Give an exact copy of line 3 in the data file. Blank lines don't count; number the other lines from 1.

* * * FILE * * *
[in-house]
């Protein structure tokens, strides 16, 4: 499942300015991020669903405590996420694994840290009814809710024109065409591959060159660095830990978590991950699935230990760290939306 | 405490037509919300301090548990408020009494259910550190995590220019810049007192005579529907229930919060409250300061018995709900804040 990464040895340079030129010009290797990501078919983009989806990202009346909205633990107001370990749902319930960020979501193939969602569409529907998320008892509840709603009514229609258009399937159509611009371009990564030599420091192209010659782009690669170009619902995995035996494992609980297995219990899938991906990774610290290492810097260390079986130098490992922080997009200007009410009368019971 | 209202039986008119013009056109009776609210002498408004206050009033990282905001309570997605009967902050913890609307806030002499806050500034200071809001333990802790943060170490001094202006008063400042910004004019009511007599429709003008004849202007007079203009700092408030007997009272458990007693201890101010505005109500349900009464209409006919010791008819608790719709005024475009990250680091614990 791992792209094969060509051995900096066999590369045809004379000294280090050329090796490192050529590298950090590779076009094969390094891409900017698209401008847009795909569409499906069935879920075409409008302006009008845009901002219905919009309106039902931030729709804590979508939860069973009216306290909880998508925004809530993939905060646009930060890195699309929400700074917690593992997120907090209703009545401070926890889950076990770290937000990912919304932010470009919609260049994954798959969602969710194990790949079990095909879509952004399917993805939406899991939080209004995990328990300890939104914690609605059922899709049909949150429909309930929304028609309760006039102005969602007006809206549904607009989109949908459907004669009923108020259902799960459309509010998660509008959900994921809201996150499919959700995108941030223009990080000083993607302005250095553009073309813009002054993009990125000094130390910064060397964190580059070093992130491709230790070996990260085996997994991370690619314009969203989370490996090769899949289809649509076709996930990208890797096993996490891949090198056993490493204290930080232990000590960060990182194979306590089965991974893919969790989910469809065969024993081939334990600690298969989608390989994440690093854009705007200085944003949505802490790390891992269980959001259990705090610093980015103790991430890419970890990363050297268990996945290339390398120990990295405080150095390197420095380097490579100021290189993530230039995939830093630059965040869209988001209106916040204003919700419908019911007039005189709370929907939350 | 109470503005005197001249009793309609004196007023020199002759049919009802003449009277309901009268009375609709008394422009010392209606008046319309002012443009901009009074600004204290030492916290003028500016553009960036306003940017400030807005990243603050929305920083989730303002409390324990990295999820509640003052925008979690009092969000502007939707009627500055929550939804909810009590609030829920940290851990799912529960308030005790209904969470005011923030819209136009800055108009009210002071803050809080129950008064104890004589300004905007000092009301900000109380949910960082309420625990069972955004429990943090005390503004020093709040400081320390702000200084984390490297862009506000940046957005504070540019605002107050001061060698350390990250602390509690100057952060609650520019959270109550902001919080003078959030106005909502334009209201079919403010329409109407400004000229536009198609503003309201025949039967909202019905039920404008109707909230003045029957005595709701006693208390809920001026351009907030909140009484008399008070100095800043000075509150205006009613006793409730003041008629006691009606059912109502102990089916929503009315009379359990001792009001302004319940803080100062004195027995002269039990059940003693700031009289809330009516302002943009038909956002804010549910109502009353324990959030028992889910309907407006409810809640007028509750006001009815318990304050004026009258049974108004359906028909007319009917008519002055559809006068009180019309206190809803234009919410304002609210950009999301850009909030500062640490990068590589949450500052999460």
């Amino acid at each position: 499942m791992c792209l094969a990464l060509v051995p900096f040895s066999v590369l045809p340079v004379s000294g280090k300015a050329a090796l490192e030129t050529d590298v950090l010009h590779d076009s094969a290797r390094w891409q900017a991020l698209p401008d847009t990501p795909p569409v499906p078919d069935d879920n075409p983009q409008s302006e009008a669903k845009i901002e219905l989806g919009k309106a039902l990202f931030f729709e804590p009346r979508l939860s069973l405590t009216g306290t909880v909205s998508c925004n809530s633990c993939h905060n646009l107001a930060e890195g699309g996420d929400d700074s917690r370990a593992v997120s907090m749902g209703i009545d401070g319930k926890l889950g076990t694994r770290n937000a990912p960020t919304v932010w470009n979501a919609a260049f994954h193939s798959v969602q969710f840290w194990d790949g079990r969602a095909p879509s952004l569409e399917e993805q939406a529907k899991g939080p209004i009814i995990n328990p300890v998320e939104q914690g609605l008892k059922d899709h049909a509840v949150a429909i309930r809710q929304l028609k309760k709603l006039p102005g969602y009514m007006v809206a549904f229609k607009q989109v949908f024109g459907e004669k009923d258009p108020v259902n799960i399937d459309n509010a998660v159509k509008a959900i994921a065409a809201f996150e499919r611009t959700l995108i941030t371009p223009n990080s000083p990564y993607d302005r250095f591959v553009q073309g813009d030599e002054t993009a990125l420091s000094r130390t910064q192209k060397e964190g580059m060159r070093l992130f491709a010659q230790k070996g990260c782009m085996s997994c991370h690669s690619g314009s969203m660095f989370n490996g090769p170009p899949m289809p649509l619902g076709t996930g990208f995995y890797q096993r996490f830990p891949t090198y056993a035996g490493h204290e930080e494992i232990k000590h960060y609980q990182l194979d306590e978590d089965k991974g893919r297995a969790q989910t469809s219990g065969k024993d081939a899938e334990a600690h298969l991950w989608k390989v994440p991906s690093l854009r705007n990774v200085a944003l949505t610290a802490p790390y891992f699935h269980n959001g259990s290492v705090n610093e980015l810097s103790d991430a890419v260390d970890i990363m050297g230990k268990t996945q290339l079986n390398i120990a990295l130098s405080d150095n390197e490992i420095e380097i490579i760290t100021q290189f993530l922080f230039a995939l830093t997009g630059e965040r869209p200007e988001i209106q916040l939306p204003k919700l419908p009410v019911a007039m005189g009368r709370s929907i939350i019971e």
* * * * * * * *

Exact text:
């Amino acid at each position: 499942m791992c792209l094969a990464l060509v051995p900096f040895s066999v590369l045809p340079v004379s000294g280090k300015a050329a090796l490192e030129t050529d590298v950090l010009h590779d076009s094969a290797r390094w891409q900017a991020l698209p401008d847009t990501p795909p569409v499906p078919d069935d879920n075409p983009q409008s302006e009008a669903k845009i901002e219905l989806g919009k309106a039902l990202f931030f729709e804590p009346r979508l939860s069973l405590t009216g306290t909880v909205s998508c925004n809530s633990c993939h905060n646009l107001a930060e890195g699309g996420d929400d700074s917690r370990a593992v997120s907090m749902g209703i009545d401070g319930k926890l889950g076990t694994r770290n937000a990912p960020t919304v932010w470009n979501a919609a260049f994954h193939s798959v969602q969710f840290w194990d790949g079990r969602a095909p879509s952004l569409e399917e993805q939406a529907k899991g939080p209004i009814i995990n328990p300890v998320e939104q914690g609605l008892k059922d899709h049909a509840v949150a429909i309930r809710q929304l028609k309760k709603l006039p102005g969602y009514m007006v809206a549904f229609k607009q989109v949908f024109g459907e004669k009923d258009p108020v259902n799960i399937d459309n509010a998660v159509k509008a959900i994921a065409a809201f996150e499919r611009t959700l995108i941030t371009p223009n990080s000083p990564y993607d302005r250095f591959v553009q073309g813009d030599e002054t993009a990125l420091s000094r130390t910064q192209k060397e964190g580059m060159r070093l992130f491709a010659q230790k070996g990260c782009m085996s997994c991370h690669s690619g314009s969203m660095f989370n490996g090769p170009p899949m289809p649509l619902g076709t996930g990208f995995y890797q096993r996490f830990p891949t090198y056993a035996g490493h204290e930080e494992i232990k000590h960060y609980q990182l194979d306590e978590d089965k991974g893919r297995a969790q989910t469809s219990g065969k024993d081939a899938e334990a600690h298969l991950w989608k390989v994440p991906s690093l854009r705007n990774v200085a944003l949505t610290a802490p790390y891992f699935h269980n959001g259990s290492v705090n610093e980015l810097s103790d991430a890419v260390d970890i990363m050297g230990k268990t996945q290339l079986n390398i120990a990295l130098s405080d150095n390197e490992i420095e380097i490579i760290t100021q290189f993530l922080f230039a995939l830093t997009g630059e965040r869209p200007e988001i209106q916040l939306p204003k919700l419908p009410v019911a007039m005189g009368r709370s929907i939350i019971e």